Practicalities of Total Intravenous Anesthesia and Target-controlled Infusion in Children

Brian J. Anderson, Ph.D., F.A.N.Z.C.A., F.C.I.C.M.; Oliver Bagshaw, M.B.Ch.B., F.R.C.A.

Disclosures

Anesthesiology. 2019;131(1):164-185. 

In This Article

Abstract and Introduction

Abstract

Propofol administered in conjunction with an opioid such as remifentanil is used to provide total intravenous anesthesia for children. Drugs can be given as infusion controlled manually by the physician or as automated target-controlled infusion that targets plasma or effect site. Smart pumps programmed with pharmacokinetic parameter estimates administer drugs to a preset plasma concentration. A linking rate constant parameter (keo) allows estimation of effect site concentration. There are two parameter sets, named after the first author describing them, that are commonly used in pediatric target-controlled infusion for propofol (Absalom and Kataria) and one for remifentanil (Minto). Propofol validation studies suggest that these parameter estimates are satisfactory for the majority of children. Recommended target concentrations for both propofol and remifentanil depend on the type of surgery, the degree of surgical stimulation, the use of local anesthetic blocks, and the ventilatory status of the patient. The use of processed electroencephalographic monitoring is helpful in pediatric total intravenous anesthesia and target-controlled infusion anesthesia, particularly in the presence of neuromuscular blockade.

Introduction

Total intravenous anesthesia has been widely practiced in adult anesthesia since the introduction of propofol into routine clinical practice in 1982. Although there were reports of the use of total intravenous anesthesia in children as early as 1989, it is only in recent years that the practice in children has become more common, attributable to the publication of pediatric pharmacokinetic parameter estimates for propofol. Propofol parameter estimates for neonates and infants younger than 1 yr are less published.

These propofol pharmacokinetic parameter estimates for children were used to determine drug delivery rates given by pump that would achieve a plasma target concentration associated with anesthesia. Drug delivery rates (mass infusion rates) require frequent manual changes by the clinician to maintain the target concentration. The incorporation of parameter estimates into target-controlled infusion (or "smart") pumps removed operator dependence. A target-controlled infusion is accomplished by a computer within the pump that performs rapid sequential calculations every 8 to 10 s to estimate the infusion rate required to produce a user-defined drug concentration in either the plasma or at the effect site of action of the drug in the brain in an open-loop system. Open-loop systems require the physician to alter the target concentration depending on the observed effect, e.g., clinical signs of depth of anesthesia and/or a processed electroencephalographic signal. When effect measures are automatically used by the device to control infusion rate (a feedback method) the system is known as closed-loop. Open-loop rather than closed-loop target-controlled infusion is the routine in pediatric anesthesia, although closed-loop systems have been described.[1,2]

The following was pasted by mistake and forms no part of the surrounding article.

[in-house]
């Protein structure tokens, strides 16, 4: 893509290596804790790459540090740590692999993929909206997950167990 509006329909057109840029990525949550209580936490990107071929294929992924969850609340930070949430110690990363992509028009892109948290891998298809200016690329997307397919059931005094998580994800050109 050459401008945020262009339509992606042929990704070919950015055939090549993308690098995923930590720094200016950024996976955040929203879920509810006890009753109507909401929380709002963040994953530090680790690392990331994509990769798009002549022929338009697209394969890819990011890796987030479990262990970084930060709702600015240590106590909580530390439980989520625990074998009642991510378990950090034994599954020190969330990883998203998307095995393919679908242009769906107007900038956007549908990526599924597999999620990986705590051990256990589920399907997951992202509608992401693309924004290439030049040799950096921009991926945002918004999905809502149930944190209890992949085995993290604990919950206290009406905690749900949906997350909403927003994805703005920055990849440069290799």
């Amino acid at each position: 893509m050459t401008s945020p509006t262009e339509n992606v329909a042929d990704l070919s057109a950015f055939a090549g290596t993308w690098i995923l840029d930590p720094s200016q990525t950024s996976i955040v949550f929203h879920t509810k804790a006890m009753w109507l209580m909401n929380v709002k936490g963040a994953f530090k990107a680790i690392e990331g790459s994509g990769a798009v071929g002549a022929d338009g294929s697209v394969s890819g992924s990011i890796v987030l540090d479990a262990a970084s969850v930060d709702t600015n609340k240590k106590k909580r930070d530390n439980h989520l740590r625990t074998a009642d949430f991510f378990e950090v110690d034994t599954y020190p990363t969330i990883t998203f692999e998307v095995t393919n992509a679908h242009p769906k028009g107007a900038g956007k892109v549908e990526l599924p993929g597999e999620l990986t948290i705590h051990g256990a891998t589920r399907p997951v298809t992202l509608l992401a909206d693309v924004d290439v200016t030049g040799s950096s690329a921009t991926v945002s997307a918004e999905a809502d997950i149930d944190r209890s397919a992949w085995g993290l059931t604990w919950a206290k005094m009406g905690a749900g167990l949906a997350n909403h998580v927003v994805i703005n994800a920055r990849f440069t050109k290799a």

Pharmacokinetic parameter estimates and effect measures are associated with variability,[3] similar to that observed with inhalational vapors.[4] Consequently, the anesthesiologist should use both smart pumps and mass infusion pumps as a basis for initiating a total intravenous anesthesia technique but must also use skill, knowledge, and experience to titrate the intravenous agents to effect and to avoid awareness, pain, and other adverse effects.

The aim of this article is to provide some background pharmacokinetic information essential for undertaking total intravenous anesthesia and target-controlled infusion in children of all ages and some practical advice on how this might be successfully achieved. The article concentrates on total intravenous anesthesia using propofol and remifentanil because these two drugs are commonly used in pediatric total intravenous anesthesia practice.[5]

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